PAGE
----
That is, until my dad suggested I look at how much air pressure is SUPPOSED to be in the tires. It turns out the “lowest tire pressure” was actual the accurate one. So I went back to the rental agency and asked them to please check it. I wasn’t about to spend anymore money on it. Indeed, the tires had been overinflated by the agency itself. I suggested he let the detailers know to which he snippily replied, “I would if they spoke English!”

Hmmm…I was starting to feel less enamoured of Dollar by the minute.

So my slow travel tip to you is to ask that they check the air pressure for you before you leave, or travel with a gauge yourself. You can find the proper air pressure on the inside of the driver’s door. Apparently at Dollar, the buck stops with you.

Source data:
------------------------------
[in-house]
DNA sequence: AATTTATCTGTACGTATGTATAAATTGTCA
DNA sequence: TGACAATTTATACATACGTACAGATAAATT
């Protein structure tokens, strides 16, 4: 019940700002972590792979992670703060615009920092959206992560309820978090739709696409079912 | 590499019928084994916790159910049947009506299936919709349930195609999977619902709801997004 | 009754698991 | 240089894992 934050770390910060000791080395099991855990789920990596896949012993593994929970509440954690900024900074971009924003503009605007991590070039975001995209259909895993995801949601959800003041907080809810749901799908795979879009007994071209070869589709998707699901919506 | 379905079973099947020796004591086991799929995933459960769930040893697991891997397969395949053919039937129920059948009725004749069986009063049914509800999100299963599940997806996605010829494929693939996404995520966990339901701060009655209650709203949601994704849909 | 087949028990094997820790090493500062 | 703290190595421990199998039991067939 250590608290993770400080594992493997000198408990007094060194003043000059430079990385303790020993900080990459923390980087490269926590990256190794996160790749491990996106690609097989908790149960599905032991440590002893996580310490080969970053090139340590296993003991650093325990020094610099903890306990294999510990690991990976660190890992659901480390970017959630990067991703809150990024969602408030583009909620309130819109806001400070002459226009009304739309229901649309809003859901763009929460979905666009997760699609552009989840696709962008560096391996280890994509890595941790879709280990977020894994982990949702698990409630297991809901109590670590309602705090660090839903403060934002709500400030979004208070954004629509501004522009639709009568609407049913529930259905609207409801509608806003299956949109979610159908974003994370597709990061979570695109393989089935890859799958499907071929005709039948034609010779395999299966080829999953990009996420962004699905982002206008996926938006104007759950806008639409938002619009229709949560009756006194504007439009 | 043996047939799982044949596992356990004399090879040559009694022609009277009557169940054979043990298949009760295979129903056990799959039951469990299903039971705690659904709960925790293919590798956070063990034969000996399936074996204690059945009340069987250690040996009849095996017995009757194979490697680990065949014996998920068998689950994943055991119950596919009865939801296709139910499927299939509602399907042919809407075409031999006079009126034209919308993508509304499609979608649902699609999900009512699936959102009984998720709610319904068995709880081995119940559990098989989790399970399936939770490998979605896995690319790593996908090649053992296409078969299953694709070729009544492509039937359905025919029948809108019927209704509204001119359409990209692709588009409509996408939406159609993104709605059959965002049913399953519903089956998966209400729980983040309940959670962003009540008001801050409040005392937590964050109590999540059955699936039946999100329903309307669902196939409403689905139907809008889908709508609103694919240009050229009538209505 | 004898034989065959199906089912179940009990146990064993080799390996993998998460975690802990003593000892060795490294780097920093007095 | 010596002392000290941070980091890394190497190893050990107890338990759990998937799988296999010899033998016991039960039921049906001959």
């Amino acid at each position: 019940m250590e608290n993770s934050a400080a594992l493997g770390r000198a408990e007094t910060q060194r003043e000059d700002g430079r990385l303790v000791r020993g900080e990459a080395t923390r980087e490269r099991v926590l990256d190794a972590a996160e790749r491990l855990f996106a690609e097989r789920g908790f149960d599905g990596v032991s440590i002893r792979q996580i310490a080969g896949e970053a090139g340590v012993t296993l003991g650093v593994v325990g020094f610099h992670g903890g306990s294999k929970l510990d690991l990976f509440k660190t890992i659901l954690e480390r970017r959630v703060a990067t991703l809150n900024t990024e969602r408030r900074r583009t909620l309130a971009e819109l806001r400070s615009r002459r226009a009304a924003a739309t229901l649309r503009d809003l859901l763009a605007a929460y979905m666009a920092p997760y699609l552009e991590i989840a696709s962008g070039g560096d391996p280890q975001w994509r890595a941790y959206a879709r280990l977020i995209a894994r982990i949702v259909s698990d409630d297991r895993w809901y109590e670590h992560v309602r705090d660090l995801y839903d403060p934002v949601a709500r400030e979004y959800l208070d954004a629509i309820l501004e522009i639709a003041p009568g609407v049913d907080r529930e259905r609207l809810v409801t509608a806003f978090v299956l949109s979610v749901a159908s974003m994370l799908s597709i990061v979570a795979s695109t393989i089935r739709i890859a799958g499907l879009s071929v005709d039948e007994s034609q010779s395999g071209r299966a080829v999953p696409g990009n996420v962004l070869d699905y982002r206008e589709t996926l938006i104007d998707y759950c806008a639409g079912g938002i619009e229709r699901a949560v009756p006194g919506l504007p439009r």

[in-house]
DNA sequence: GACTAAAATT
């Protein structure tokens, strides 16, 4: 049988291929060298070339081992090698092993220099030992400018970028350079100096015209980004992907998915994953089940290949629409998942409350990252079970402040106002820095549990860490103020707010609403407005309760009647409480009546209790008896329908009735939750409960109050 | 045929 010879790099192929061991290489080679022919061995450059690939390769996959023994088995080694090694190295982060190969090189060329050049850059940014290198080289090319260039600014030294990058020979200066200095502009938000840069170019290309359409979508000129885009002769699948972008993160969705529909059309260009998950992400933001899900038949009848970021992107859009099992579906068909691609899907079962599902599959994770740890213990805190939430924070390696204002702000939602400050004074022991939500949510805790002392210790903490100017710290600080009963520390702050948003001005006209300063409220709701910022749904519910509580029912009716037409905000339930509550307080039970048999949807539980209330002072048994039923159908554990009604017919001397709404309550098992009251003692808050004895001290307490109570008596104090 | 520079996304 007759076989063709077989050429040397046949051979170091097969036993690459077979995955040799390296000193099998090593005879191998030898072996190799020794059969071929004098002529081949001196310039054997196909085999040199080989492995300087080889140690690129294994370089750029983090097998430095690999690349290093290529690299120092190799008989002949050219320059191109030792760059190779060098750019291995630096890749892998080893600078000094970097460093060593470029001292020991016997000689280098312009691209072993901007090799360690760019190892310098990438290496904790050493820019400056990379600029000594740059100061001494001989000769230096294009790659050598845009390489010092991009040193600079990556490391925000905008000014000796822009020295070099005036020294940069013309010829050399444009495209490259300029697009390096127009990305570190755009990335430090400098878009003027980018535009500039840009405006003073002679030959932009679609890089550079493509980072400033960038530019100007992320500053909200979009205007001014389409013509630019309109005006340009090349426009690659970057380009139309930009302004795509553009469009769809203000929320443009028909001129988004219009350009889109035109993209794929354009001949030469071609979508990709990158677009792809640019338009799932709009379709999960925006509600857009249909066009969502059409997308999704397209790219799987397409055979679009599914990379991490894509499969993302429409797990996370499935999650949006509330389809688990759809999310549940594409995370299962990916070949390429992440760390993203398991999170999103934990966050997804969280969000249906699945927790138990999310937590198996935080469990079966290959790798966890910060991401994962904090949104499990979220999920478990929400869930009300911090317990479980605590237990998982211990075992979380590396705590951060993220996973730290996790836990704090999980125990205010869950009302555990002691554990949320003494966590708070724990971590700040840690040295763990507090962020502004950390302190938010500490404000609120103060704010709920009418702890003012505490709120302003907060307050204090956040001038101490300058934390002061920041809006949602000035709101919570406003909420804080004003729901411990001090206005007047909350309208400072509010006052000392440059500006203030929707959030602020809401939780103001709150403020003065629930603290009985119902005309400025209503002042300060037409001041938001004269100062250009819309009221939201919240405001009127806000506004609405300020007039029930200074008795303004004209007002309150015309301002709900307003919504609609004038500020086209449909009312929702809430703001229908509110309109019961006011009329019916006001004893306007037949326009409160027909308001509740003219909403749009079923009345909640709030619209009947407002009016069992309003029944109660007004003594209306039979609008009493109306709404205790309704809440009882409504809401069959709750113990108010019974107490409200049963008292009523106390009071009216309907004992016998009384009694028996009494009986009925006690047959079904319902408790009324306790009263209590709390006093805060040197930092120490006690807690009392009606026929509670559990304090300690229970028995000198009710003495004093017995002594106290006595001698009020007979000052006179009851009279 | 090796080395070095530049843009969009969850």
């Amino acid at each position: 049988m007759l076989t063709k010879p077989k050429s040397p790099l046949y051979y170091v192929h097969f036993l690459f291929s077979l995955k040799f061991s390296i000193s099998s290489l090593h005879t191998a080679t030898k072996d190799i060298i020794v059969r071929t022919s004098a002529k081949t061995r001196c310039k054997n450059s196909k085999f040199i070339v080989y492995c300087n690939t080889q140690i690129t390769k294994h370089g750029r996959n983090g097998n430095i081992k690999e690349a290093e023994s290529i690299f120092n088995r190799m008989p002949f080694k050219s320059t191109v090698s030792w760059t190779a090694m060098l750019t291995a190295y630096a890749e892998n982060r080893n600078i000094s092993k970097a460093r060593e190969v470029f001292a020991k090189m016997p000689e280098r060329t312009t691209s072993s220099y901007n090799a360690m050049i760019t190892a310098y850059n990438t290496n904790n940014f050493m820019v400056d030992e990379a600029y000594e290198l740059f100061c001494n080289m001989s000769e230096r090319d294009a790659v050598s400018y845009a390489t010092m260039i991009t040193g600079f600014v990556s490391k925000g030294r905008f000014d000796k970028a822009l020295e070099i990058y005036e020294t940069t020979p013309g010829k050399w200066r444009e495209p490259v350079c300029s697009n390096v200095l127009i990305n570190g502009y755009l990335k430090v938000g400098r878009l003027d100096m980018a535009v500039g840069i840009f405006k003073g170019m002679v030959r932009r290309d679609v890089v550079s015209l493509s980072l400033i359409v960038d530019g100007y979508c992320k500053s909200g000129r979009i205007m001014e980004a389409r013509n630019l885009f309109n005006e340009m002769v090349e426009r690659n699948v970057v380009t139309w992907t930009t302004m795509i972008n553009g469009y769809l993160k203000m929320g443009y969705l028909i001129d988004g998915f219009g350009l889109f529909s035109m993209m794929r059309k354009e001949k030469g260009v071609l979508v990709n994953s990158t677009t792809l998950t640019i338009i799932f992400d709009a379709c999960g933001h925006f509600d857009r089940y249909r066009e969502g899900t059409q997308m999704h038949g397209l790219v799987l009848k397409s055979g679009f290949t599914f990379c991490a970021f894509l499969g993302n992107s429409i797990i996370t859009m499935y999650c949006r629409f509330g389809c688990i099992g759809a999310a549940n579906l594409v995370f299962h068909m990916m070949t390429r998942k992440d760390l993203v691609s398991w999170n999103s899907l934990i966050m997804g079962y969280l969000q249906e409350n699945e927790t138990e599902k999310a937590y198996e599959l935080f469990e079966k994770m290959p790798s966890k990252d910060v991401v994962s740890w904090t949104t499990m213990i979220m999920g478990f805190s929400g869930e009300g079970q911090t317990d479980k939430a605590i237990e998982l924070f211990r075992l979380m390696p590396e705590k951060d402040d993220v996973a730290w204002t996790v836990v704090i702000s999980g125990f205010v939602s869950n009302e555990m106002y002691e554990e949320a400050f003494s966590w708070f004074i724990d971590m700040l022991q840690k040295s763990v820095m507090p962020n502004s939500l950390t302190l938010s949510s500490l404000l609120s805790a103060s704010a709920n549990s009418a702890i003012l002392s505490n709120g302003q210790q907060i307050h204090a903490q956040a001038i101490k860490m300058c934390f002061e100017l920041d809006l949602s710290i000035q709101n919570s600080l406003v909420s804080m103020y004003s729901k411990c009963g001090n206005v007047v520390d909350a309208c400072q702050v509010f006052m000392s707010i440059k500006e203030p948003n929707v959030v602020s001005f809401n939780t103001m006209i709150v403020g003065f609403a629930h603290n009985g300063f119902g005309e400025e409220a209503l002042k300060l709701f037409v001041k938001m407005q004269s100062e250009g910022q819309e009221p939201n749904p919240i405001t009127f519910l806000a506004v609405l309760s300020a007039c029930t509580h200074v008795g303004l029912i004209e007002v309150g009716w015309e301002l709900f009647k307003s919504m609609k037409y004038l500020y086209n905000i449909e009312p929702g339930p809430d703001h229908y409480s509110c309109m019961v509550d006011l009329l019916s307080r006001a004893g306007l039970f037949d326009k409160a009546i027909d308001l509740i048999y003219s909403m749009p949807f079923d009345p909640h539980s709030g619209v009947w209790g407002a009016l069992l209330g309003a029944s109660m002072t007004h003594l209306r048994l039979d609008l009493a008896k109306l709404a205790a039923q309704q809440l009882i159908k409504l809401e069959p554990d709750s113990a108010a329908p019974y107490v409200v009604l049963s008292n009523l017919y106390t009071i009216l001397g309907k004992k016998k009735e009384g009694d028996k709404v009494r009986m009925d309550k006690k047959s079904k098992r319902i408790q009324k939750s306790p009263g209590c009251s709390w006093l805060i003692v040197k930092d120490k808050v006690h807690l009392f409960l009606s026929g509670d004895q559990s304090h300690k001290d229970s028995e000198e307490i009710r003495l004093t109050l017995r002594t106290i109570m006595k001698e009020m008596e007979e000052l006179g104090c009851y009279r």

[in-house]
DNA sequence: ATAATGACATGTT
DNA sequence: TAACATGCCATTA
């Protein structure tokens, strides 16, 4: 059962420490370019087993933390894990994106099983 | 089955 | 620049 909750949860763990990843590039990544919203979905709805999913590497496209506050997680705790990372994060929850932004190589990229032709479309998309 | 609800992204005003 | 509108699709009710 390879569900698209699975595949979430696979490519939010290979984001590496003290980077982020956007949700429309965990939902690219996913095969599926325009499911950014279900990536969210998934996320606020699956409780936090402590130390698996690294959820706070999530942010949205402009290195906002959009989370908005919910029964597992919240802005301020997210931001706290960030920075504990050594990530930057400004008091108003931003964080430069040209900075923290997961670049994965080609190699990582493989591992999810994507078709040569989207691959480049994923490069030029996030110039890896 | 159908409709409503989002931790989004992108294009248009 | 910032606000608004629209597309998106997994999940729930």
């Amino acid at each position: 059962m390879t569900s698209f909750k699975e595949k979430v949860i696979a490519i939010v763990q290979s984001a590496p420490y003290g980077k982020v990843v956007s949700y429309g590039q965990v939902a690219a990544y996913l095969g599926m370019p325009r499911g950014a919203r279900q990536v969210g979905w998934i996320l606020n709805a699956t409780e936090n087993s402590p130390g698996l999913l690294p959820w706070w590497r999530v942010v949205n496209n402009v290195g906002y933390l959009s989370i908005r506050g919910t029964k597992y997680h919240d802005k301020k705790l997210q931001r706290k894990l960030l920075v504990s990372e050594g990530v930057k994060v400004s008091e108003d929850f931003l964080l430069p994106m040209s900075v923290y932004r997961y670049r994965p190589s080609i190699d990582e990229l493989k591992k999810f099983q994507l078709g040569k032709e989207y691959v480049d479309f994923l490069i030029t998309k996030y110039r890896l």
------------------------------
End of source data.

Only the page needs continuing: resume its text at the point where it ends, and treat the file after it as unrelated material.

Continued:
Time is our friend, not our foe. So it goes in The Power of Slow. One great way to introduce your child (ages 4 and up) to the concept of time as friend is to get a fun alarm clock. Now I was approached by the folks at Nickelodeon, who gave me a SpongeBob Square Pants alarm clock to try out on my nine-year-old son. We tried all the alarm clock sounds, which were jolting until we found the volume dial to turn it down five notches. The clock itself looks like a giant wedge of cheese. The eyes only appear when the alarm goes off. We tried Seagull, which I envisioned to be a placid caw-cawing. If you’ve ever watched an episode of SpongeBob, you will know nothing is placid about the show. So of course the Seagull sounds was acerbic squawking instead.

The clock itself is digital, so telling time is less difficult for younger kids who know their numbers.